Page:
Given the available scientific knowledge of the climate system, it is prudent for security analysts to expect climate surprises in the coming decade, including unexpected and potentially disruptive single events as well as conjunctions of events occurring simultaneously or in sequence, and for them to become progressively more serious and more frequent thereafter, most likely at an accelerating rate. The climate surprises may affect particular regions or globally integrated systems, such as grain markets, that provide for human well-being.
In parallel work, serious geopolitical analysis of perturbations in grain markets has been conducted by Dr. Peter Gleick and others who conclude: “International tensions and conflict may be provoked by changes in the productivity of major grain importers, by the demand for grain on the international market, and by the ability of present grain suppliers to continue to generate surpluses.” Or, in fifth grade lingo: people fight over food. It’s a known fact.
Not only are there likely to be “surprises,” says the NAS report, but there could be complex chain-reactions in which climate change plays a key role:
The paths envisioned from climate events to specific security consequences are often complicated. For example, tensions could increase over access to increasingly scarce resources, and that escalation, especially if it led to overt conflict, could in turn further limit access to resources so that people who had not previously been affected would now face shortages. Some scenarios suggest that diminished national capacity or outright state failure would create increasing opportunities for extremism or terrorism.
That’s right: climate-induced hardships — prolonged droughts, floods, heat waves, ocean surges, coastal inundation, severe storms, and other extreme weather — may help create instability in some of the most volatile regions of the world, and this instability could lead to more terrorism. What could this mean in real terms – i.e., the need for US military action? Climate change-driven crises could lead to things like internal instability, international conflicts, and the need to provide humanitarian assistance or, in some cases, military force to protect vital energy, economic or other interests. Yup, more troops deployed. Bigger defense budget needed.
Last summer, Inhofe filed a bill that eliminates civilian, domestic federal funding for all climate-change research and activities. But he has also asserted that, come next session, one of his main goals will be to protect the Pentagon budget. The armed forces appear to be on an entirely different trajectory from zeroing out climate change: they’re boosting their own intelligence on global climate disruption and gearing up for the potential threats to security of “weird weather.”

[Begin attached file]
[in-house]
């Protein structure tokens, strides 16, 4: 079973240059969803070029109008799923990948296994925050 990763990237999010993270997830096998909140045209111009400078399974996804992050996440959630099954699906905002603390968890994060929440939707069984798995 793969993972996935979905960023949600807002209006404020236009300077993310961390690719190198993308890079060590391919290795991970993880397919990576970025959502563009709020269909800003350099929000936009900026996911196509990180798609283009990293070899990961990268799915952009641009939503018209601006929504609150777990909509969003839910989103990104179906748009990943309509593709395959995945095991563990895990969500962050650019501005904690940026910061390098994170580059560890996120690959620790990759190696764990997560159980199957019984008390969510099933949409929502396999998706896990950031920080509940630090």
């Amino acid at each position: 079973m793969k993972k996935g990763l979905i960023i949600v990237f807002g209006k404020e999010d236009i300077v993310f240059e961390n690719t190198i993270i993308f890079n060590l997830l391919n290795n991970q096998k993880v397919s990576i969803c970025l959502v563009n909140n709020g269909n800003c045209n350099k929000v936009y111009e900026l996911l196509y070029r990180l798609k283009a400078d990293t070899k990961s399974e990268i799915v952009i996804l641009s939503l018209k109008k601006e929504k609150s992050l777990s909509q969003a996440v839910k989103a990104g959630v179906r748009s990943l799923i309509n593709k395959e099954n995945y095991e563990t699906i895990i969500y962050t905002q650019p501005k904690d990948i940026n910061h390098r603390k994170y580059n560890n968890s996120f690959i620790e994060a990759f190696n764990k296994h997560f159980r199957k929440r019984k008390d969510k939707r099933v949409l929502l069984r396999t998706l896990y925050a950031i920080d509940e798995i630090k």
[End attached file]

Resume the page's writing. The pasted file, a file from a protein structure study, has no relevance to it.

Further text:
This sort of thinking isn’t new; it’s been going on for a while. Five years ago, eleven retired three-star and four-star admirals and generals prepared a report issued by the CNA introducing the notion that climate change can easily act as a “threat multiplier” in complex socio-geo-political-ecological systems. The authors are people Sen. Inhofe regards as authority figures: they are the people who have protected us, who need adequate funding, who need support from the American people so they can do their jobs.
Chairman Levin himself has demonstrated concern for deleterious climate change impacts on military operations and facilities. He has a whole page dedicated to “Climate Change” on his official Senate website and openly declares: “There is a strong scientific consensus that the earth is warming and that human activities are a significant contributor to that change, and I support strong steps to arrest climate change and the harm it causes.” One could not be more clear. Through the FY 2013 Defense Authorization Act, Sen. Levin has called on the Defense Science Board to report on responses to recommendations made in an October 2011 DSB report, Trends and Implications of Climate Change for National and International Security, in which the Board criticizes the CIA for its handling of data and information regarding climate change, and urges the CIA to step outside its traditional culture of secrecy and begin sharing the intelligence it has been gathering on climate change. (However – this just in – the CIA has closed its Center for Climate Change and National Security created in 2009; it was the object of much controversy and criticism. The CIA says it will continue with analysis of the national security implications of climate change, only under other auspices.)